The alternative rock band Switchfoot snagged their name from a surfing term that describes how surfers change their stance to move in the opposite direction. It’s a fitting moniker for the San Diego band given they’ve had highs and lows – not unlike the tides.

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Few know this better than Chad Butler. In an interview with The Christian Post, Switchfoot’s drummer describes the tug-of-war between life and death, darkness and light on their latest album Vice Verses. It’s a topsy-turvy world, the skinsman says, and we can only navigate it by giving our lives to God’s will.

CP: Christmas is just around the corner. What does Christmas mean to you?

Butler: Over years of touring it has probably grown in significance. It’s a holiday that has always been important to me as a believer though.

As a husband and father doing what I do, now it represents a homecoming. I get sentimental just being on the road and seeing holiday decorations. Tomorrow I’m flying home to see my family and put up our Christmas lights together. It’s a big deal to me.

CP: Switchfoot formed in 1996. When you first came together as a band, was mainstream success one of your goals?

Butler: Our dream as three kids growing up in San Diego was just playing songs. We dreamed of playing to 100 kids in clubs and having a small following.

Going outside of San Diego was new to us. Just being capable of putting out a CD back then was a dream coming true for us. We had recorded cassettes before that.

Now we’ve traveled halfway around the world and had people sing our songs to us. We’ve learned to dream bigger dreams.

CP: Your new record Vice Verses is an emotional rollercoaster. There are some very dark songs and some very optimistic ones. Why was it important capturing that range of emotions?

Butler: There’s a contrast and a polarity we tried to capture on this record. It’s about life, death and everything in-between. It frames the whole album.

Our first song “Afterlife,” for example, is about living right now in the moment and the last song “Where I Belong” concerns knowing we’re made for a world to come. The whole record plays with the tension between the two.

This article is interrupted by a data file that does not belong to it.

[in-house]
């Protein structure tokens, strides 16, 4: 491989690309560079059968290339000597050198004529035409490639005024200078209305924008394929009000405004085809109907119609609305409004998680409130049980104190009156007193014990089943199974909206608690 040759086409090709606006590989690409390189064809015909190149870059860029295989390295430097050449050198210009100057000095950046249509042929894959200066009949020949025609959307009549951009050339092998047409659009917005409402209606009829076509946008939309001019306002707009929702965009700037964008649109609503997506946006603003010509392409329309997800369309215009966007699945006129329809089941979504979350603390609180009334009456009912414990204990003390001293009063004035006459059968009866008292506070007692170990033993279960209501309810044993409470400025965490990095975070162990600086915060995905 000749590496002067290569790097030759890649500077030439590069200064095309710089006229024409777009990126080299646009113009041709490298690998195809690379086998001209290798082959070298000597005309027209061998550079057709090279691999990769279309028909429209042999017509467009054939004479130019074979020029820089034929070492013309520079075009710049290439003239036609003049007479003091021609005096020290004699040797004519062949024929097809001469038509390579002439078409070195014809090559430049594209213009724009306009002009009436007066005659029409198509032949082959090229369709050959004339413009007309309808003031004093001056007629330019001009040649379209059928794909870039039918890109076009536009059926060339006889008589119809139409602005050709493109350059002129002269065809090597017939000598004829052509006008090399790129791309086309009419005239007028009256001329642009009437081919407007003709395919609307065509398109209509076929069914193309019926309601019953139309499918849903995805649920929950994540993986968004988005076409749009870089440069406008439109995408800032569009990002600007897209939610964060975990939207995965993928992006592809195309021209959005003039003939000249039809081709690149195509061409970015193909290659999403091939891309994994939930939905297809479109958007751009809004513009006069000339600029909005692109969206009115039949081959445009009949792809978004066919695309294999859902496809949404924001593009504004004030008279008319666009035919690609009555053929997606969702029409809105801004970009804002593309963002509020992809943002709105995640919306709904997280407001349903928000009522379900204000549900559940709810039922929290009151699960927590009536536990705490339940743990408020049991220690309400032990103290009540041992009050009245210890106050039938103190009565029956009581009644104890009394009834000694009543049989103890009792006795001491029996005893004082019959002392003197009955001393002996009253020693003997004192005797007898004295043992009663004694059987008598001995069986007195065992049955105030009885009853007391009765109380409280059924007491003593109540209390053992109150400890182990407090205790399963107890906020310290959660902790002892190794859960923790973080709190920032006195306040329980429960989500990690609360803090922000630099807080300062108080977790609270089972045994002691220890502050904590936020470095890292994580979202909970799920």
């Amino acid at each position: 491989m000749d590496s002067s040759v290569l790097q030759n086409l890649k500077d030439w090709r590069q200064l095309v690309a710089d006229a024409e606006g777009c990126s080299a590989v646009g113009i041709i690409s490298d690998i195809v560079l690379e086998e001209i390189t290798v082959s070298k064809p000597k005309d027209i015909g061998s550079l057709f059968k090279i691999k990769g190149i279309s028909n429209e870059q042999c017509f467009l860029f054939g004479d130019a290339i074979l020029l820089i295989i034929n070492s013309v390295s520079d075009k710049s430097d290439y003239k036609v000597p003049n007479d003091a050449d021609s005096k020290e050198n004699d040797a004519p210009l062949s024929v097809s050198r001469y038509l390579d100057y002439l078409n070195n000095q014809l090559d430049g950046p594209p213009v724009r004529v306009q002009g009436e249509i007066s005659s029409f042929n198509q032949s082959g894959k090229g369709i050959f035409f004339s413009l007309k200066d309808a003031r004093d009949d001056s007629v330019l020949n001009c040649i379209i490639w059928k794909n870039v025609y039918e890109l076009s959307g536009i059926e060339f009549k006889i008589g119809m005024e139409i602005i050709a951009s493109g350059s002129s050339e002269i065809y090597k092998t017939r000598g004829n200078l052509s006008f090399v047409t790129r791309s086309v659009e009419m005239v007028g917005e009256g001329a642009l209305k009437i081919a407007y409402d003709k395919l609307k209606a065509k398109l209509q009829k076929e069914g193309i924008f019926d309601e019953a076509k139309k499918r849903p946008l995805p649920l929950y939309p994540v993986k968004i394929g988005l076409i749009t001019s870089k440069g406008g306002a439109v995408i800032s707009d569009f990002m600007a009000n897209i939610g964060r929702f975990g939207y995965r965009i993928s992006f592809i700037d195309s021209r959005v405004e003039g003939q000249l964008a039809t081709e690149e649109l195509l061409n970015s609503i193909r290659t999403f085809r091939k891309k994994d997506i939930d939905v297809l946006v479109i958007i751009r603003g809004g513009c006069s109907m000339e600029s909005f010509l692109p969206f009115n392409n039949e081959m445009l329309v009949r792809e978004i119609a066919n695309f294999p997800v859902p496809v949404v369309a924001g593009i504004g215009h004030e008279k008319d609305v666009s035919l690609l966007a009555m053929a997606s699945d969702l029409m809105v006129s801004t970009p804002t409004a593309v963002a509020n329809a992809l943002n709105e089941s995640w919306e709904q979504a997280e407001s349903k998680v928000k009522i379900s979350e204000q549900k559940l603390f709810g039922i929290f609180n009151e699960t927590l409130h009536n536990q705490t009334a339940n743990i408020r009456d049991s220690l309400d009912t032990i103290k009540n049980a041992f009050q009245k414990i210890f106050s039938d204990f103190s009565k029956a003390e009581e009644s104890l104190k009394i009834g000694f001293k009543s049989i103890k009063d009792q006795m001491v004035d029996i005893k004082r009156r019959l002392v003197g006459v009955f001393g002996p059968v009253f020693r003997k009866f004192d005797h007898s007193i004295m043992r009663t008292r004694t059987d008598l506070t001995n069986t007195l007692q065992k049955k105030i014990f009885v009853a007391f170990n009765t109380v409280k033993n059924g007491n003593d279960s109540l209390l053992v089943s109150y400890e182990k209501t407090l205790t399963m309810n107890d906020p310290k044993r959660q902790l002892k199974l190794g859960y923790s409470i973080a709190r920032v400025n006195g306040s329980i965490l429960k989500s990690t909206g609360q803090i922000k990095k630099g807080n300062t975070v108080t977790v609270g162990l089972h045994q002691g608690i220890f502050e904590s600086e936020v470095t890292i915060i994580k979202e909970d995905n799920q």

CP: One song on the new record, “Selling the News,” looks at problems with our current news media and even calls “suspicion the new religion.” What inspired that?

Butler: We instantly responded to that song as a band. It felt like a complete social commentary.

The beauty of it is that by commenting on the world around us we include ourselves in that. I’m a sucker for the TV screen. I have a very short attention span and I’m enthralled by the chatter around me. It’s a difficult thing in the world we live in to avoid such distractions. That song is calls out the way the world works around us.

CP: The title track of Vice Verses features a lyric that says “every blessing comes with a set of curses.” Do you believe that?

Butler: There are two sides to every story. The hope that I believe in is deeper than even the positivity and pain we experience. It has to go deeper than the wounds and the scars we have. Pain exists, but hope exists in spite of it.

Over the years I’ve developed a better understanding of redemption. The more I understand how messed up the world is, the more I believe there’s a creator who’s got his hands wrapped around my individual life. The trust that I have in that creator’s infinite wisdom has grown despite my lack of understanding in the present sense. It’s given me a deeper belief in Christ. I don’t have a complete understanding of God, but my pursuit of him is continuous. My journey is always following him.

CP: Switchfoot has recently done charitable work with the children’s organizations StandUp for Kids and Invisible Children. Why did your band want to work with these organizations?

Butler: The common thread there is kids. It’s so important to take the next generation and do good work to raise great leaders for the future. It doesn’t matter if they’re kids in Africa or kids in our own backyard. Our role is to shine the spotlight on these organizations as they do very important work. We’re trying to tell a story of those who have been counted out by society and champion them for the hope they have in their eyes despite their circumstances.

CP: Switchfoot has played together for 16 years and counting. What does your band stand for after all this time?

Butler: We’ve been given an amazing platform for playing these songs every night. These songs have to move us and give us an emotional and spiritual connection to our music. We want to connect with people through those songs.

The most fulfilling moment is when people are singing along with us and they come up to us after the show with stories of how we’ve helped them personally. We have a voice for asking big, honest questions in our music. That lends itself to an ongoing conversation with our audience about life. Each new record is a chance to push the envelope more with our level of honesty. The goal is to talk about deep topics like God, relationships, the politics of our hearts and what we all wrestle with in life.